It was then that I noticed the outline of a box lying next to my sliding glass door. I stared curiously for a moment, wondering from where the gift came. I suppose it could be a housewarming party, but no one but my agent knew my new address. Plus, drone deliveries were usually made during daylight hours... right?

I turned back to the ocean, taking another sip of coffee, trying in vain to recapture my new Zen. After a few minutes of being able to think of nothing but the box behind me, I turned back to it.

Soft, orangeish sunlight began to peek through the darkness, bringing the box into better view, albeit slightly. I didn't see the familiar blue smile stamped onto most of my delivery boxes, nor was I expecting any deliveries--which surely would've been dropped at my front door--until tomorrow.

Icy tentacles of dread began to grip my spine as I inched forward, hands clutched dangerously around the coffee mug. I forced a lighter grip, afraid of Hulk-smashing it.

The box was unassuming, completely plain with no identifying marks, and tied up with a twine bow. It looked like a quaint, country-esque wrapped Christmas present, except that it was mid-October.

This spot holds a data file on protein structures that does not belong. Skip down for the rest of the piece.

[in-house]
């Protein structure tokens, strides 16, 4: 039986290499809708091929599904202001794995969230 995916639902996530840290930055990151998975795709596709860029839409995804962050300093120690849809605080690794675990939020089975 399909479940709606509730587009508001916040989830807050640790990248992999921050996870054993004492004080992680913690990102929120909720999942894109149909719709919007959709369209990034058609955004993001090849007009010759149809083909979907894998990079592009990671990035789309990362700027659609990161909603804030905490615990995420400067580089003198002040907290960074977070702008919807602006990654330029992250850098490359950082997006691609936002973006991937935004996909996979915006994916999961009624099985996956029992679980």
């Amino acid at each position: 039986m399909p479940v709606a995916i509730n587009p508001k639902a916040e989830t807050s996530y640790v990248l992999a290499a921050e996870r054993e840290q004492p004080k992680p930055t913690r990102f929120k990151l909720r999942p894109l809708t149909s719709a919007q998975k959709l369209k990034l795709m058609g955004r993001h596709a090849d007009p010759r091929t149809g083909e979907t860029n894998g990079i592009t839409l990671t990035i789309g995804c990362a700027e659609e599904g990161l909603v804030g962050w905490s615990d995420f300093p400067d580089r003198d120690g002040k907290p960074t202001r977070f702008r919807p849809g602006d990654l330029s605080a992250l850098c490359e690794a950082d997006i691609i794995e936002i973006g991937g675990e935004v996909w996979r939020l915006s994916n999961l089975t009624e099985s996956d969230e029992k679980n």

And no one knew where I now lived.

I glanced around, stupidly looking for help. Not to mention that the time was barely 5:00am but my neighbors were a full city block away on either side, which at the time I signed the papers, was the second best selling point of this house. Now, they might as well have been a city away.

I returned my attention back to the situation in front of me. The box, which was about the length of a knee-high boot shoebox, just as wide and maybe two inches high, lay between me and my sliding glass door. If I wanted to get into my house I would have to pick it up or jump over. I side-eyed the steps descending from the expansive deck, down two levels to my rock-garden back yard, but my front and side doors were locked, and my keys were hanging on a hidden hook inside my kitchen.

I'd have to face the box.